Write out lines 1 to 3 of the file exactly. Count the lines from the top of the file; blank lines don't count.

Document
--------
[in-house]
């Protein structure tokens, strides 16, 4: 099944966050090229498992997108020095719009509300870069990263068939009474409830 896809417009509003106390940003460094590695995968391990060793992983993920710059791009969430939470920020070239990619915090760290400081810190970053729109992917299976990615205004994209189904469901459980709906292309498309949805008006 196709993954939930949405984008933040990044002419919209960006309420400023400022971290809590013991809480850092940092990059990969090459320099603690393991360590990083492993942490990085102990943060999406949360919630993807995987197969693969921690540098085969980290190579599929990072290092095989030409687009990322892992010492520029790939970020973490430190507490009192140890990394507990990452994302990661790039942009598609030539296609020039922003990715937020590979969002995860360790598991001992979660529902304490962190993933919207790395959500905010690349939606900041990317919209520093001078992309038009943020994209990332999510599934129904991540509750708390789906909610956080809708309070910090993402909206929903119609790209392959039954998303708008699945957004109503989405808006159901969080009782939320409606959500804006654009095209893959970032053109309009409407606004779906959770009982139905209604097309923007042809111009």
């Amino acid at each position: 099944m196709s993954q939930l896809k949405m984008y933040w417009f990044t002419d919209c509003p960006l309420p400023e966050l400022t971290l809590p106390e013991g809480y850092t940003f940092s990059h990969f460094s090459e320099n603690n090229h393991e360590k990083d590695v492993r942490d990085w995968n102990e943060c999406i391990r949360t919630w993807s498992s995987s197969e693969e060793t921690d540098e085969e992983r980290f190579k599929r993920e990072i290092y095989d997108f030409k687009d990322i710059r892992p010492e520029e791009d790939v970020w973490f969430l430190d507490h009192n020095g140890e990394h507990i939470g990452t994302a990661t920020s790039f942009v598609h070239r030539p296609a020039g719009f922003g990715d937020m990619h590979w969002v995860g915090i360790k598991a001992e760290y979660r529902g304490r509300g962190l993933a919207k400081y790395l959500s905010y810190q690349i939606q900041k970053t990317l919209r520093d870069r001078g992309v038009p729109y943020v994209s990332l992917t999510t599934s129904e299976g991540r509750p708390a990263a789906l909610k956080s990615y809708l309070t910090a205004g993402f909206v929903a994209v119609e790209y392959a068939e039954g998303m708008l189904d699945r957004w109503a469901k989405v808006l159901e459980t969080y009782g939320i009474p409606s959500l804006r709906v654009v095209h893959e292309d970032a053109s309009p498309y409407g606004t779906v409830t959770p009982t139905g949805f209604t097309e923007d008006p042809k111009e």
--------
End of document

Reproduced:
[in-house]
């Protein structure tokens, strides 16, 4: 099944966050090229498992997108020095719009509300870069990263068939009474409830 896809417009509003106390940003460094590695995968391990060793992983993920710059791009969430939470920020070239990619915090760290400081810190970053729109992917299976990615205004994209189904469901459980709906292309498309949805008006 196709993954939930949405984008933040990044002419919209960006309420400023400022971290809590013991809480850092940092990059990969090459320099603690393991360590990083492993942490990085102990943060999406949360919630993807995987197969693969921690540098085969980290190579599929990072290092095989030409687009990322892992010492520029790939970020973490430190507490009192140890990394507990990452994302990661790039942009598609030539296609020039922003990715937020590979969002995860360790598991001992979660529902304490962190993933919207790395959500905010690349939606900041990317919209520093001078992309038009943020994209990332999510599934129904991540509750708390789906909610956080809708309070910090993402909206929903119609790209392959039954998303708008699945957004109503989405808006159901969080009782939320409606959500804006654009095209893959970032053109309009409407606004779906959770009982139905209604097309923007042809111009």
């Amino acid at each position: 099944m196709s993954q939930l896809k949405m984008y933040w417009f990044t002419d919209c509003p960006l309420p400023e966050l400022t971290l809590p106390e013991g809480y850092t940003f940092s990059h990969f460094s090459e320099n603690n090229h393991e360590k990083d590695v492993r942490d990085w995968n102990e943060c999406i391990r949360t919630w993807s498992s995987s197969e693969e060793t921690d540098e085969e992983r980290f190579k599929r993920e990072i290092y095989d997108f030409k687009d990322i710059r892992p010492e520029e791009d790939v970020w973490f969430l430190d507490h009192n020095g140890e990394h507990i939470g990452t994302a990661t920020s790039f942009v598609h070239r030539p296609a020039g719009f922003g990715d937020m990619h590979w969002v995860g915090i360790k598991a001992e760290y979660r529902g304490r509300g962190l993933a919207k400081y790395l959500s905010y810190q690349i939606q900041k970053t990317l919209r520093d870069r001078g992309v038009p729109y943020v994209s990332l992917t999510t599934s129904e299976g991540r509750p708390a990263a789906l909610k956080s990615y809708l309070t910090a205004g993402f909206v929903a994209v119609e790209y392959a068939e039954g998303m708008l189904d699945r957004w109503a469901k989405v808006l159901e459980t969080y009782g939320i009474p409606s959500l804006r709906v654009v095209h893959e292309d970032a053109s309009p498309y409407g606004t779906v409830t959770p009982t139905g949805f209604t097309e923007d008006p042809k111009e």